The Drug War’s Collateral Damage

Drug prohibition militarizes our police, enriches our enemies, undermines our laws, and condemns our sick to suffering.

At around 6pm on January 27 of last year, 80-year-old Isaac Singletaryspotted a couple of drug dealers attempting to do business on his frontlawn. It wasn’t the first time. Singletary, described by relatives asterritorial and a bit crotchety, did what he’d done in the past. Hegrabbed his gun, and walked out on to his lawn to scare them off.Problem is, this time the men weren’t drug dealers. They wereundercover Jacksonville, Florida police posing as drug dealers.

Theyhad come on to Singletary’s property to bait possible drug offenders.When he brandished his gun, the police shot Singletary four times, oncein the back. He died a short time later. A subsequent investigation byFlorida’s attorney general cleared the officers who shot Singletary ofany wrongdoing.

As many police officers internalize the mentality that they’re fightinga “war,” police-community relations have soured, and many officers haveadopted the “us or them” mindset typically seen in soldiers. Here’sformer Kansas City and San Jose police chief Joseph McNamara, in a 2006 op-edWall Street Journal:

Simplyput, the police culture in our country has changed. An emphasis on”officer safety” and paramilitary training pervades today’s policing,in contrast to the older culture, which held that cops didn’t shootuntil they were about to be shot or stabbed. Police in large citiesformerly carried revolvers holding six .38-caliber rounds. Nowadays,police carry semi-automatic pistols with 16 high-caliber rounds,shotguns and military assault rifles, weapons once relegated to SWATteams facing extraordinary circumstances. Concern about such firepowerin densely populated areas hitting innocent citizens has given way toan attitude that the police are fighting a war against drugs and crimeand must be heavily armed.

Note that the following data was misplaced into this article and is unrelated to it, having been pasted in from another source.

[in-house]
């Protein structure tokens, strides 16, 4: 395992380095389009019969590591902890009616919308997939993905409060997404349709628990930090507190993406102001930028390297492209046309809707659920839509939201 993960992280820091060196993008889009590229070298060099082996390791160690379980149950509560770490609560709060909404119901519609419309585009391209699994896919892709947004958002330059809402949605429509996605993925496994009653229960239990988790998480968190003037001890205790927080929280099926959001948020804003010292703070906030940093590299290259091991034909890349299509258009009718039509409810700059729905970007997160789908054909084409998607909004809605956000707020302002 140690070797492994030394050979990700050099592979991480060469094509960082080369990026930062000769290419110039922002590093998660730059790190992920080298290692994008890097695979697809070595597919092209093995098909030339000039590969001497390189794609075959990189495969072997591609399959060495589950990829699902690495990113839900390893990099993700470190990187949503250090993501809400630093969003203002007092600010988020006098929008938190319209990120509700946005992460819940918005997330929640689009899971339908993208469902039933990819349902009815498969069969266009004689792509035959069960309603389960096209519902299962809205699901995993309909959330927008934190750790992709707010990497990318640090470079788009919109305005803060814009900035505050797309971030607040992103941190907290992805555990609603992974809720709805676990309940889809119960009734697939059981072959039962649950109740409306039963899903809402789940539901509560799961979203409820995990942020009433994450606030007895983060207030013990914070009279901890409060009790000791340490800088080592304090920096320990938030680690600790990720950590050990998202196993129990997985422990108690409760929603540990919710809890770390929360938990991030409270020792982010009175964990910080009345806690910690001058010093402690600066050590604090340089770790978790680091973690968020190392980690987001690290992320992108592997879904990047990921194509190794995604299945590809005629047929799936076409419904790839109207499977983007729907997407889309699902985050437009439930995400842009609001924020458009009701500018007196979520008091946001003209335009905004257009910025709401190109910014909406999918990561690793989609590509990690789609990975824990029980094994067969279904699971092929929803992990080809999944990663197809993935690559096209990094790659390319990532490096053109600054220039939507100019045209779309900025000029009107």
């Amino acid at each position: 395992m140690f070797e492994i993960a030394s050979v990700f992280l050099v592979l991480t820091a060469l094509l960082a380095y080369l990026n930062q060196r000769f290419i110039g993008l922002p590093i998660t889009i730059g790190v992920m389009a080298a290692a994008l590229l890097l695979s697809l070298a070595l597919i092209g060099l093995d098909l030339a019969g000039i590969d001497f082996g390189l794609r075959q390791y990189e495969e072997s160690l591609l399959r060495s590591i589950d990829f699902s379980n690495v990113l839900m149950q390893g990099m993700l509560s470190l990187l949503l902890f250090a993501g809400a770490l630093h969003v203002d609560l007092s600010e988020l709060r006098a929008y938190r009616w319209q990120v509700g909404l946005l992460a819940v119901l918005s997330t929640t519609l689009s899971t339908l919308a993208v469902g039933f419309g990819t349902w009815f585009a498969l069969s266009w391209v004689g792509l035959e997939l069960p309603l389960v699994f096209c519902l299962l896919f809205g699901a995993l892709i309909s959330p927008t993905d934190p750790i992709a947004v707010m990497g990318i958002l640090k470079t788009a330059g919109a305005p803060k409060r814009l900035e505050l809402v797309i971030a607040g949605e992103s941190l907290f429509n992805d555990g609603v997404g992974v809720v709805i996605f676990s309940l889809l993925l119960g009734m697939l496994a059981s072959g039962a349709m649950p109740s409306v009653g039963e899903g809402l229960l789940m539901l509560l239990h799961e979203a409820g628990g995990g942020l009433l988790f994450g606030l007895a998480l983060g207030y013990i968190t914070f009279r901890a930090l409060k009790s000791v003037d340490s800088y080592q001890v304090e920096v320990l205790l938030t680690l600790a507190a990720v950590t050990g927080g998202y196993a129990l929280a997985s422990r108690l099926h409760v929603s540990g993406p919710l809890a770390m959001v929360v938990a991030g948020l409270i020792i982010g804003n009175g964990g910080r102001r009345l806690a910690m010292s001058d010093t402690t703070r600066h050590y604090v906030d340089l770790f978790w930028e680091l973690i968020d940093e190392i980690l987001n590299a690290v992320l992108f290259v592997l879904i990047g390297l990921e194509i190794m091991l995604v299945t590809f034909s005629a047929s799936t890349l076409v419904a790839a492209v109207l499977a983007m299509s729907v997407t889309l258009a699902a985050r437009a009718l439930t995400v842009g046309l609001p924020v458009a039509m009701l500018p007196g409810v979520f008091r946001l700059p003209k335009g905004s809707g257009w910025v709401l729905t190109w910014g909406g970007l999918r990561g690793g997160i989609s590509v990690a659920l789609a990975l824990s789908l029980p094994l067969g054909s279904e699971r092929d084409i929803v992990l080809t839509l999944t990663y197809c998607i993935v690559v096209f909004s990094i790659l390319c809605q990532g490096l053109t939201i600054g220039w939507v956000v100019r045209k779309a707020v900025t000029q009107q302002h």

The military’s task is to conquer and annihilate a foreign enemy (as former Reagan administration official Lawrence Korb once put it,it’s “to vaporize, not Mirandize”). The police are charged withprotecting the public order, but without sacrificing the rights of thecitizenry. It’s dangerous to conflate the two. But that seems to bewhere we’re headed. Our politicians have dressed our police likesoldiers, trained them in paramilitary tactics, given them militaryweapons and armor, and told them they’re fighting a “war.” We shouldn’tbe surprised if and when some police officers take that message toheart.